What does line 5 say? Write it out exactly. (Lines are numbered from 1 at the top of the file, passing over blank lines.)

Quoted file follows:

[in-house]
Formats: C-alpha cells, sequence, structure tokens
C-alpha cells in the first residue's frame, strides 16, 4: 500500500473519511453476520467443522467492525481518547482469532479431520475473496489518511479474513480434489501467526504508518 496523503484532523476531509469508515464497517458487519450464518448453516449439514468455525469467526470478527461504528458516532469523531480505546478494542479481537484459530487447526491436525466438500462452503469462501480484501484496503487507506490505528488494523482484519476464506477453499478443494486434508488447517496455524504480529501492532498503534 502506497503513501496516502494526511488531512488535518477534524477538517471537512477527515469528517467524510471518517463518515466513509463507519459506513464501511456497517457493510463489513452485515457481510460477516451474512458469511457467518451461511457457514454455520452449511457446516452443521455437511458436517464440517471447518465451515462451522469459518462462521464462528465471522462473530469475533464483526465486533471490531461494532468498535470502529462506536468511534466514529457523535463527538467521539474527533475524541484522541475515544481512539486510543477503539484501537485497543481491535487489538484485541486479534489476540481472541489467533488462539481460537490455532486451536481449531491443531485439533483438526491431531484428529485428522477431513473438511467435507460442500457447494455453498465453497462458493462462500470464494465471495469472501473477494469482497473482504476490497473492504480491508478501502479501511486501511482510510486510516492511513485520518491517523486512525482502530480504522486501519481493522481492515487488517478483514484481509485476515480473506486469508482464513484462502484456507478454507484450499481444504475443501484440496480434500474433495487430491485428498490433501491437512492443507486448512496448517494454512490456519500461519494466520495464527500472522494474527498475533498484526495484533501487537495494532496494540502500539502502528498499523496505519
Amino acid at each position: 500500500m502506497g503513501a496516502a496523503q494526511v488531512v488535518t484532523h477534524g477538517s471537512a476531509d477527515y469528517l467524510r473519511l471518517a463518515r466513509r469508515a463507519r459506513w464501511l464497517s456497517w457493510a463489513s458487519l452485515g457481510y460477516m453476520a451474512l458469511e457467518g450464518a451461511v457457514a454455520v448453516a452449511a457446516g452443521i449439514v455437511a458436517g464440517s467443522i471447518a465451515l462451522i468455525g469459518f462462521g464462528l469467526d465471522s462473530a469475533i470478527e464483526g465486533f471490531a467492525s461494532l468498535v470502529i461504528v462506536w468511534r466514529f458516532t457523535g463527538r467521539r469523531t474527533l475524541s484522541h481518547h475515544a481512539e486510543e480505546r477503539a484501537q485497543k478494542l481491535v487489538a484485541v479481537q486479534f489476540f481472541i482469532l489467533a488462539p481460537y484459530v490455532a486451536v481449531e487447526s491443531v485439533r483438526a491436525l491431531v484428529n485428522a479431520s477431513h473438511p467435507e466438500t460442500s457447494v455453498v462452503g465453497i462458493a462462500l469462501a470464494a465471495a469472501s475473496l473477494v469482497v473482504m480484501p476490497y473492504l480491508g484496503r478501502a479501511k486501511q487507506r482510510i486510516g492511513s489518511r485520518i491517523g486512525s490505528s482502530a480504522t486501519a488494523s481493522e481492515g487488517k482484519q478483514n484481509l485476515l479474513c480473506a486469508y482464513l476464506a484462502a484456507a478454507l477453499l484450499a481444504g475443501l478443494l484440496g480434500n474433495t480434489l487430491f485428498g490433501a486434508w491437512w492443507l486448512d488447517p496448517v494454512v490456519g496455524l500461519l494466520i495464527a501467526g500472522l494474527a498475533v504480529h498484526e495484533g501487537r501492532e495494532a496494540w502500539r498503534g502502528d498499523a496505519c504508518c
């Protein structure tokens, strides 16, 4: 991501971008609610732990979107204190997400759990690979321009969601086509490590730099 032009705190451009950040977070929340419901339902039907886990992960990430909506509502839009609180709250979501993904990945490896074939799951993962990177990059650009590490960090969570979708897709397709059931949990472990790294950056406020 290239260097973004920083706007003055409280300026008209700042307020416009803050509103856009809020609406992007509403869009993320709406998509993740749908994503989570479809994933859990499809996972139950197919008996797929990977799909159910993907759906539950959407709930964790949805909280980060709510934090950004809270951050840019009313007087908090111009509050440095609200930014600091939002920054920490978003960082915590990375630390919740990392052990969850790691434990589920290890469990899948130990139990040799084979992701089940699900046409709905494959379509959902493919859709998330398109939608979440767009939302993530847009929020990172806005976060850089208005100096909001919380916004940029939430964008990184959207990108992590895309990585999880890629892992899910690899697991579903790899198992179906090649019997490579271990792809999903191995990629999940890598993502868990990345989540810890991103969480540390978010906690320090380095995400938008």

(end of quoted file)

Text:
């Protein structure tokens, strides 16, 4: 991501971008609610732990979107204190997400759990690979321009969601086509490590730099 032009705190451009950040977070929340419901339902039907886990992960990430909506509502839009609180709250979501993904990945490896074939799951993962990177990059650009590490960090969570979708897709397709059931949990472990790294950056406020 290239260097973004920083706007003055409280300026008209700042307020416009803050509103856009809020609406992007509403869009993320709406998509993740749908994503989570479809994933859990499809996972139950197919008996797929990977799909159910993907759906539950959407709930964790949805909280980060709510934090950004809270951050840019009313007087908090111009509050440095609200930014600091939002920054920490978003960082915590990375630390919740990392052990969850790691434990589920290890469990899948130990139990040799084979992701089940699900046409709905494959379509959902493919859709998330398109939608979440767009939302993530847009929020990172806005976060850089208005100096909001919380916004940029939430964008990184959207990108992590895309990585999880890629892992899910690899697991579903790899198992179906090649019997490579271990792809999903191995990629999940890598993502868990990345989540810890991103969480540390978010906690320090380095995400938008």